FOX 21 Takes You Inside The Ice Caves

Thousands Check Out Nature's Artwork

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It’s certainly not every day that you get to see something as spectacular as ice caves. But those in the Northland have gotten to see them two years in a row, showing just how magnificent the greatest of the Great Lakes can be.

“Somebody had driven 834 miles just to be here just for a day,” said UMD Environmental professor Danny Frank.

That somebody was probably not alone.

“This is really a unique opportunity that this has formed,” said Frank.

Thousands have come from all over the world to Lake Superior to see nature’s artwork in one of its rarest forms.

“You’ve got the perfect storm of these great sandstone cliffs, very scenic and aesthetic,” Frank explained. “And you’ve got the lake that freezes over, and then the ice formations on top of it.”

For Frank, Wednesday was his third trip out to the caves.

“I think one of my favorite things is how it changes. It looks so different based on the conditions that lead up to its formation and how the ice has formed and that type of thing,” explained Frank.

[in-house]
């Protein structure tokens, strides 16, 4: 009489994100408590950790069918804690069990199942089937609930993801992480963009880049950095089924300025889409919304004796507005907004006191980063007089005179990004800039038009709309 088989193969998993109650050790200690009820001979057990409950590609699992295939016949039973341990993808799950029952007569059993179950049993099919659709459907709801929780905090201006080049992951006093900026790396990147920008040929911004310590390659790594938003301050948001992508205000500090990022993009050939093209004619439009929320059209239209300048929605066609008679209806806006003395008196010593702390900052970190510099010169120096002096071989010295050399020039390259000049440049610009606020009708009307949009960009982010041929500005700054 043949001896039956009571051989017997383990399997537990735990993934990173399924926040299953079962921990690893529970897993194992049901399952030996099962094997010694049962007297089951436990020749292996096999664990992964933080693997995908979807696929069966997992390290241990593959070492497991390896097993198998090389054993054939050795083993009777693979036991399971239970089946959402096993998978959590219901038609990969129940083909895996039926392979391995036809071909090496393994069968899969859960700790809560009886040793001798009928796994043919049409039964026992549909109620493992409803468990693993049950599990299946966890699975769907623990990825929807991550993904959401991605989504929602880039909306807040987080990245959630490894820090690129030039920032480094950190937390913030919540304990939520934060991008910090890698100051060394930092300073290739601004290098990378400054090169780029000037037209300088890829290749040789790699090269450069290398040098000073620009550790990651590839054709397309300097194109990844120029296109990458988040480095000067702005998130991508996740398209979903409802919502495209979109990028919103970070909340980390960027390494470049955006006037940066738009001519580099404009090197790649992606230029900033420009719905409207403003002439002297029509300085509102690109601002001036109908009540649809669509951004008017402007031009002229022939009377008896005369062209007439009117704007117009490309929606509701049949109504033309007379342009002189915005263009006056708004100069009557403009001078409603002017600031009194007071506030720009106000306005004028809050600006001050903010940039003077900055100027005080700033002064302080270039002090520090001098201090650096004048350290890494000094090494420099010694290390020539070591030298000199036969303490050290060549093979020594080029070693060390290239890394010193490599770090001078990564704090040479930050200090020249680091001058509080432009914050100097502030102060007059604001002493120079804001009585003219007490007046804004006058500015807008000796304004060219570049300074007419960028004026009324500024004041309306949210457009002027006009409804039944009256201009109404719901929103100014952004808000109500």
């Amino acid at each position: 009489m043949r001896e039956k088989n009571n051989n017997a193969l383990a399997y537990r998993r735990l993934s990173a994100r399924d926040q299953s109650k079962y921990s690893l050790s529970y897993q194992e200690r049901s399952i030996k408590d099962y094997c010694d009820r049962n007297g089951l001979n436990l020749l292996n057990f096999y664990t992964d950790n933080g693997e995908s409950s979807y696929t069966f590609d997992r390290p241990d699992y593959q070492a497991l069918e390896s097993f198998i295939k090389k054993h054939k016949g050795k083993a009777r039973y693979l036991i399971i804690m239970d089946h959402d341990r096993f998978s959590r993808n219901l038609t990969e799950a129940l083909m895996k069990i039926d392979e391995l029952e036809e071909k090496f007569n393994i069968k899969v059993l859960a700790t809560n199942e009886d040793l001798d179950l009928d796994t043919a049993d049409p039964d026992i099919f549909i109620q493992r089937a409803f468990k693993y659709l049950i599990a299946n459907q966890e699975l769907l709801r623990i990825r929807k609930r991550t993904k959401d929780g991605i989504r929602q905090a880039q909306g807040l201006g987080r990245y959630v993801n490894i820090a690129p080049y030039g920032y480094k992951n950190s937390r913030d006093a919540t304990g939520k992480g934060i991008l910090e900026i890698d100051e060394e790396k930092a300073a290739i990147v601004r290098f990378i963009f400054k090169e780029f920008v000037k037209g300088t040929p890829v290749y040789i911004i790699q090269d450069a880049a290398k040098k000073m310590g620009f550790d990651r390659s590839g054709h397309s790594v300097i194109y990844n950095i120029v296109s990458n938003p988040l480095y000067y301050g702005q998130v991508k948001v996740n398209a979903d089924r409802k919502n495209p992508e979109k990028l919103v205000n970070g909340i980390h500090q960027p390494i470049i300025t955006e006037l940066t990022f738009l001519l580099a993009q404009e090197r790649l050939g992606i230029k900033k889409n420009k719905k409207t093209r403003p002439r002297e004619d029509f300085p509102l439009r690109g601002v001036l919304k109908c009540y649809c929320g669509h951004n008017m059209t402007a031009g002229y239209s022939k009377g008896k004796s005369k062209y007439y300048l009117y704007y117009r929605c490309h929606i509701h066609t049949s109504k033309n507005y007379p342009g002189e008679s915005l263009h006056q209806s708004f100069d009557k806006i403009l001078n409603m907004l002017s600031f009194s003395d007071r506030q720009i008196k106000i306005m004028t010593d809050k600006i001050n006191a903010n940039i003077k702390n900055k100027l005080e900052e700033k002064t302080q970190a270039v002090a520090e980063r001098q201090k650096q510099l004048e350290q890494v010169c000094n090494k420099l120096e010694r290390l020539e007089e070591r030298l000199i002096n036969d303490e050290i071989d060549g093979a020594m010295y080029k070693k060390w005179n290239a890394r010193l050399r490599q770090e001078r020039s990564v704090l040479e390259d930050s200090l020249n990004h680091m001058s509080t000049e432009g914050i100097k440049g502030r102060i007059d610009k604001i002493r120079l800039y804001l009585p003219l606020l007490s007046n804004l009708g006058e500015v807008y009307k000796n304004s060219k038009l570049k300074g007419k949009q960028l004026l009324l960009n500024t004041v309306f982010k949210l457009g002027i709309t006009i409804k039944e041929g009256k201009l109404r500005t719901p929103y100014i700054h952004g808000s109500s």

He knew he couldn’t pass up the chance to show his students Lake Superiors masterpiece.

“Having the connection with nature, and understanding how things change through the seasons is really important,” Frank stated.

And, hey, not too shabby of a way to spend science class.

“Being able to say you saw ice caves is not something very many people can say,” said UMD freshman Dillon Martinez. “An adventure is the best way to put it.”

Getting to explore and delve into the cliffs on the big lake.

“I just want to get into small places and to see it open up into big caverns,” exclaimed Martinez.

While Danny has seen places like the Grand Canyon and the Rocky Mountains, these ice caves on Lake Superior top the list.

“It’s definitely up there just as far as the scenic beauty and awesomeness of how it all forms.”

If you want to check out one of the rarest forms of nature’s beauty, officials say you should make it quick. With the temperatures rising, they’re not sure how long the caves will remain open.

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